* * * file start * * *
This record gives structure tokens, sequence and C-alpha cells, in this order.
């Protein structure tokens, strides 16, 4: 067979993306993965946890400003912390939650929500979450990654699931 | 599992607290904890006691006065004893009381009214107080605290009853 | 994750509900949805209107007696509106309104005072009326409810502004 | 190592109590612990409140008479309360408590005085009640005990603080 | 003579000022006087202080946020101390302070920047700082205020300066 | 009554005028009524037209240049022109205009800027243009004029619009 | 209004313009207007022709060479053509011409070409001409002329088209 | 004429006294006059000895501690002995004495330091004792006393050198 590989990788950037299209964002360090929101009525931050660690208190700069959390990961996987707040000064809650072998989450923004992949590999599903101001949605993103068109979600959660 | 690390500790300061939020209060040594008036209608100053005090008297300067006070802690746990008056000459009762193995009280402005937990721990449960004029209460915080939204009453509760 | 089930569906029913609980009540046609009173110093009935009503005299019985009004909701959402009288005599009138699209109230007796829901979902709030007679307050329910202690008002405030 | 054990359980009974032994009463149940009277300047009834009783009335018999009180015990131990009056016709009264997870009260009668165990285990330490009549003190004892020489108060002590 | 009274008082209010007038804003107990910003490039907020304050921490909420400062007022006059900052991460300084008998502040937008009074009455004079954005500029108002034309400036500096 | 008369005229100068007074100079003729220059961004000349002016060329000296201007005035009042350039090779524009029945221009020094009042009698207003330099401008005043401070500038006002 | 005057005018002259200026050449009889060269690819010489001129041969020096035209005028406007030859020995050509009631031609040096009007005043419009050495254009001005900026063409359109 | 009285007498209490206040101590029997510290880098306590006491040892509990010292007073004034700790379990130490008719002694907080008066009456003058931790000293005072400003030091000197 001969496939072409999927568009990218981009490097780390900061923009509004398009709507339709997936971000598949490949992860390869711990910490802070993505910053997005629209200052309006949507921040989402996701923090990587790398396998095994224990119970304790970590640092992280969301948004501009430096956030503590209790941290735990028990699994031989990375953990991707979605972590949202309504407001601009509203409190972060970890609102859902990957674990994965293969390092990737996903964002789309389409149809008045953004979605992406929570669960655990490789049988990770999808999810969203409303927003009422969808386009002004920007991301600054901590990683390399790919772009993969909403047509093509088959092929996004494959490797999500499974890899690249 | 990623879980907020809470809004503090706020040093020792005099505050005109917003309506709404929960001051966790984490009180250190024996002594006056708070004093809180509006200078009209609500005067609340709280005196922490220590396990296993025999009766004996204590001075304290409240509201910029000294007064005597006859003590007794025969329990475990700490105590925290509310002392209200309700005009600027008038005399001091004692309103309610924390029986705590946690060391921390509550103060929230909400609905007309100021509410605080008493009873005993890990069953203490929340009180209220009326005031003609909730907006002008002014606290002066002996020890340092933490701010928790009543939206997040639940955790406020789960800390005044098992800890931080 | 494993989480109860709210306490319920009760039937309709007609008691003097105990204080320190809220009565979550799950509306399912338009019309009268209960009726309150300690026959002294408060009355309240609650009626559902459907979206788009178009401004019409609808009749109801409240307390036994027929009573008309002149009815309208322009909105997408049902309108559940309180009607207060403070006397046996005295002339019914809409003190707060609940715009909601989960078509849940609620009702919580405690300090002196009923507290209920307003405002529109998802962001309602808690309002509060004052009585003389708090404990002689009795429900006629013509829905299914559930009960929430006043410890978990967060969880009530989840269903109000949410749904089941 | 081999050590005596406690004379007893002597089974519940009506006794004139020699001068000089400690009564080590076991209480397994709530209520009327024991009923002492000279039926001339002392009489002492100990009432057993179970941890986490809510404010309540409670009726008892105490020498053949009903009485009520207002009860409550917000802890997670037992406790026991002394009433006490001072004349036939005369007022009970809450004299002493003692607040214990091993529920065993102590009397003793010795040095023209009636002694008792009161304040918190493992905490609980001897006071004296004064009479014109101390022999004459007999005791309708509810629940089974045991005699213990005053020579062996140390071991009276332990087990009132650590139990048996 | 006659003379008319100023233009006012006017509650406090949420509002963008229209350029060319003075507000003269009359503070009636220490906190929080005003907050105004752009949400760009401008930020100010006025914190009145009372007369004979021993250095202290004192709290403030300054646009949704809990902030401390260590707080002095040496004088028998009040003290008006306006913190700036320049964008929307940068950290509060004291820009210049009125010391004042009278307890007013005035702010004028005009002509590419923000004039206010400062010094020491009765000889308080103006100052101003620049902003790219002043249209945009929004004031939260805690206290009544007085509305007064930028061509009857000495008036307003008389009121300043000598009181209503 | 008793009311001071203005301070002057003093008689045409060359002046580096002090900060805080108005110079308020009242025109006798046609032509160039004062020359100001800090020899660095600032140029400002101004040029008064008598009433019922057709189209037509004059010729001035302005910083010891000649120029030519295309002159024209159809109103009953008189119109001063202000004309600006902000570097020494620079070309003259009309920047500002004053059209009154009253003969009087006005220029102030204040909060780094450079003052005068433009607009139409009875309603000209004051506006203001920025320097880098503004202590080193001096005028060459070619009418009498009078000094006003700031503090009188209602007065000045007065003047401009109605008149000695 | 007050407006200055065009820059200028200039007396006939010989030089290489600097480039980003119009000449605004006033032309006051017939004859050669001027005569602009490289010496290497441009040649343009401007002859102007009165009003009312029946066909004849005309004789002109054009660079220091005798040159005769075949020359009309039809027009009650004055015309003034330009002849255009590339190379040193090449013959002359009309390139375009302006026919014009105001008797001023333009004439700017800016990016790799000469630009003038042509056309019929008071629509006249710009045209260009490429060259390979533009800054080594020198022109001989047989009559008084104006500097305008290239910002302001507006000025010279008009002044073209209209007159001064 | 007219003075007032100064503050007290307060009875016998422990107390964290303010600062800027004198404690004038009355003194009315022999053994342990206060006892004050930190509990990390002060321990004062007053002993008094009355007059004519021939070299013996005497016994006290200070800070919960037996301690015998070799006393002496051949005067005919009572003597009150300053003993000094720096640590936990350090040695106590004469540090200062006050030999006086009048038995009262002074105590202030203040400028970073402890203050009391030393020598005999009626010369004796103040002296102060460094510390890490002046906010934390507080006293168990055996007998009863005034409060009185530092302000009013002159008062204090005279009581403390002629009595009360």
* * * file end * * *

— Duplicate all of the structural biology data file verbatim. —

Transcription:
This record gives structure tokens, sequence and C-alpha cells, in this order.
């Protein structure tokens, strides 16, 4: 067979993306993965946890400003912390939650929500979450990654699931 | 599992607290904890006691006065004893009381009214107080605290009853 | 994750509900949805209107007696509106309104005072009326409810502004 | 190592109590612990409140008479309360408590005085009640005990603080 | 003579000022006087202080946020101390302070920047700082205020300066 | 009554005028009524037209240049022109205009800027243009004029619009 | 209004313009207007022709060479053509011409070409001409002329088209 | 004429006294006059000895501690002995004495330091004792006393050198 590989990788950037299209964002360090929101009525931050660690208190700069959390990961996987707040000064809650072998989450923004992949590999599903101001949605993103068109979600959660 | 690390500790300061939020209060040594008036209608100053005090008297300067006070802690746990008056000459009762193995009280402005937990721990449960004029209460915080939204009453509760 | 089930569906029913609980009540046609009173110093009935009503005299019985009004909701959402009288005599009138699209109230007796829901979902709030007679307050329910202690008002405030 | 054990359980009974032994009463149940009277300047009834009783009335018999009180015990131990009056016709009264997870009260009668165990285990330490009549003190004892020489108060002590 | 009274008082209010007038804003107990910003490039907020304050921490909420400062007022006059900052991460300084008998502040937008009074009455004079954005500029108002034309400036500096 | 008369005229100068007074100079003729220059961004000349002016060329000296201007005035009042350039090779524009029945221009020094009042009698207003330099401008005043401070500038006002 | 005057005018002259200026050449009889060269690819010489001129041969020096035209005028406007030859020995050509009631031609040096009007005043419009050495254009001005900026063409359109 | 009285007498209490206040101590029997510290880098306590006491040892509990010292007073004034700790379990130490008719002694907080008066009456003058931790000293005072400003030091000197 001969496939072409999927568009990218981009490097780390900061923009509004398009709507339709997936971000598949490949992860390869711990910490802070993505910053997005629209200052309006949507921040989402996701923090990587790398396998095994224990119970304790970590640092992280969301948004501009430096956030503590209790941290735990028990699994031989990375953990991707979605972590949202309504407001601009509203409190972060970890609102859902990957674990994965293969390092990737996903964002789309389409149809008045953004979605992406929570669960655990490789049988990770999808999810969203409303927003009422969808386009002004920007991301600054901590990683390399790919772009993969909403047509093509088959092929996004494959490797999500499974890899690249 | 990623879980907020809470809004503090706020040093020792005099505050005109917003309506709404929960001051966790984490009180250190024996002594006056708070004093809180509006200078009209609500005067609340709280005196922490220590396990296993025999009766004996204590001075304290409240509201910029000294007064005597006859003590007794025969329990475990700490105590925290509310002392209200309700005009600027008038005399001091004692309103309610924390029986705590946690060391921390509550103060929230909400609905007309100021509410605080008493009873005993890990069953203490929340009180209220009326005031003609909730907006002008002014606290002066002996020890340092933490701010928790009543939206997040639940955790406020789960800390005044098992800890931080 | 494993989480109860709210306490319920009760039937309709007609008691003097105990204080320190809220009565979550799950509306399912338009019309009268209960009726309150300690026959002294408060009355309240609650009626559902459907979206788009178009401004019409609808009749109801409240307390036994027929009573008309002149009815309208322009909105997408049902309108559940309180009607207060403070006397046996005295002339019914809409003190707060609940715009909601989960078509849940609620009702919580405690300090002196009923507290209920307003405002529109998802962001309602808690309002509060004052009585003389708090404990002689009795429900006629013509829905299914559930009960929430006043410890978990967060969880009530989840269903109000949410749904089941 | 081999050590005596406690004379007893002597089974519940009506006794004139020699001068000089400690009564080590076991209480397994709530209520009327024991009923002492000279039926001339002392009489002492100990009432057993179970941890986490809510404010309540409670009726008892105490020498053949009903009485009520207002009860409550917000802890997670037992406790026991002394009433006490001072004349036939005369007022009970809450004299002493003692607040214990091993529920065993102590009397003793010795040095023209009636002694008792009161304040918190493992905490609980001897006071004296004064009479014109101390022999004459007999005791309708509810629940089974045991005699213990005053020579062996140390071991009276332990087990009132650590139990048996 | 006659003379008319100023233009006012006017509650406090949420509002963008229209350029060319003075507000003269009359503070009636220490906190929080005003907050105004752009949400760009401008930020100010006025914190009145009372007369004979021993250095202290004192709290403030300054646009949704809990902030401390260590707080002095040496004088028998009040003290008006306006913190700036320049964008929307940068950290509060004291820009210049009125010391004042009278307890007013005035702010004028005009002509590419923000004039206010400062010094020491009765000889308080103006100052101003620049902003790219002043249209945009929004004031939260805690206290009544007085509305007064930028061509009857000495008036307003008389009121300043000598009181209503 | 008793009311001071203005301070002057003093008689045409060359002046580096002090900060805080108005110079308020009242025109006798046609032509160039004062020359100001800090020899660095600032140029400002101004040029008064008598009433019922057709189209037509004059010729001035302005910083010891000649120029030519295309002159024209159809109103009953008189119109001063202000004309600006902000570097020494620079070309003259009309920047500002004053059209009154009253003969009087006005220029102030204040909060780094450079003052005068433009607009139409009875309603000209004051506006203001920025320097880098503004202590080193001096005028060459070619009418009498009078000094006003700031503090009188209602007065000045007065003047401009109605008149000695 | 007050407006200055065009820059200028200039007396006939010989030089290489600097480039980003119009000449605004006033032309006051017939004859050669001027005569602009490289010496290497441009040649343009401007002859102007009165009003009312029946066909004849005309004789002109054009660079220091005798040159005769075949020359009309039809027009009650004055015309003034330009002849255009590339190379040193090449013959002359009309390139375009302006026919014009105001008797001023333009004439700017800016990016790799000469630009003038042509056309019929008071629509006249710009045209260009490429060259390979533009800054080594020198022109001989047989009559008084104006500097305008290239910002302001507006000025010279008009002044073209209209007159001064 | 007219003075007032100064503050007290307060009875016998422990107390964290303010600062800027004198404690004038009355003194009315022999053994342990206060006892004050930190509990990390002060321990004062007053002993008094009355007059004519021939070299013996005497016994006290200070800070919960037996301690015998070799006393002496051949005067005919009572003597009150300053003993000094720096640590936990350090040695106590004469540090200062006050030999006086009048038995009262002074105590202030203040400028970073402890203050009391030393020598005999009626010369004796103040002296102060460094510390890490002046906010934390507080006293168990055996007998009863005034409060009185530092302000009013002159008062204090005279009581403390002629009595009360």